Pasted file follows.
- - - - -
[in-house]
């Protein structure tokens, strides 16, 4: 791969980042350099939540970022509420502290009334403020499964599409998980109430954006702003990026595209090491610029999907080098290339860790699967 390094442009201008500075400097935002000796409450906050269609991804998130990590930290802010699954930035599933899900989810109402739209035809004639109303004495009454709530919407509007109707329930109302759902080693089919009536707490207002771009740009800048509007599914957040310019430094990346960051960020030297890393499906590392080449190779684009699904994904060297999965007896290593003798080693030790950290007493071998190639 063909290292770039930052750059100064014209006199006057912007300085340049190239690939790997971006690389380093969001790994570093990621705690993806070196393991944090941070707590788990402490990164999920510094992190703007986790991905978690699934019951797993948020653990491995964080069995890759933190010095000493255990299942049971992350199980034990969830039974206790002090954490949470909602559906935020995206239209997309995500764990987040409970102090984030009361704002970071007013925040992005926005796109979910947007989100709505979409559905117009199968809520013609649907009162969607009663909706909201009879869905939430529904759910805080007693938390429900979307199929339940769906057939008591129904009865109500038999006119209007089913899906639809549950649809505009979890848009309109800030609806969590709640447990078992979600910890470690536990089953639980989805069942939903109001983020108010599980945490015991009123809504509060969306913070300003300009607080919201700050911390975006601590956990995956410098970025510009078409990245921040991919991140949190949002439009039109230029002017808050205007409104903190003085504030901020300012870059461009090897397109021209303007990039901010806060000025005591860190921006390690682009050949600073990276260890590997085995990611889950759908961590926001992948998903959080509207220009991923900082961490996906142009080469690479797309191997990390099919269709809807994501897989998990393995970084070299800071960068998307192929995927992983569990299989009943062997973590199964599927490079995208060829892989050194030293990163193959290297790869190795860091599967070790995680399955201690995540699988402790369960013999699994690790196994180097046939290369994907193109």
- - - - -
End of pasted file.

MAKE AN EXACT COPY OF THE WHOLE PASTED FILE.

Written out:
[in-house]
């Protein structure tokens, strides 16, 4: 791969980042350099939540970022509420502290009334403020499964599409998980109430954006702003990026595209090491610029999907080098290339860790699967 390094442009201008500075400097935002000796409450906050269609991804998130990590930290802010699954930035599933899900989810109402739209035809004639109303004495009454709530919407509007109707329930109302759902080693089919009536707490207002771009740009800048509007599914957040310019430094990346960051960020030297890393499906590392080449190779684009699904994904060297999965007896290593003798080693030790950290007493071998190639 063909290292770039930052750059100064014209006199006057912007300085340049190239690939790997971006690389380093969001790994570093990621705690993806070196393991944090941070707590788990402490990164999920510094992190703007986790991905978690699934019951797993948020653990491995964080069995890759933190010095000493255990299942049971992350199980034990969830039974206790002090954490949470909602559906935020995206239209997309995500764990987040409970102090984030009361704002970071007013925040992005926005796109979910947007989100709505979409559905117009199968809520013609649907009162969607009663909706909201009879869905939430529904759910805080007693938390429900979307199929339940769906057939008591129904009865109500038999006119209007089913899906639809549950649809505009979890848009309109800030609806969590709640447990078992979600910890470690536990089953639980989805069942939903109001983020108010599980945490015991009123809504509060969306913070300003300009607080919201700050911390975006601590956990995956410098970025510009078409990245921040991919991140949190949002439009039109230029002017808050205007409104903190003085504030901020300012870059461009090897397109021209303007990039901010806060000025005591860190921006390690682009050949600073990276260890590997085995990611889950759908961590926001992948998903959080509207220009991923900082961490996906142009080469690479797309191997990390099919269709809807994501897989998990393995970084070299800071960068998307192929995927992983569990299989009943062997973590199964599927490079995208060829892989050194030293990163193959290297790869190795860091599967070790995680399955201690995540699988402790369960013999699994690790196994180097046939290369994907193109």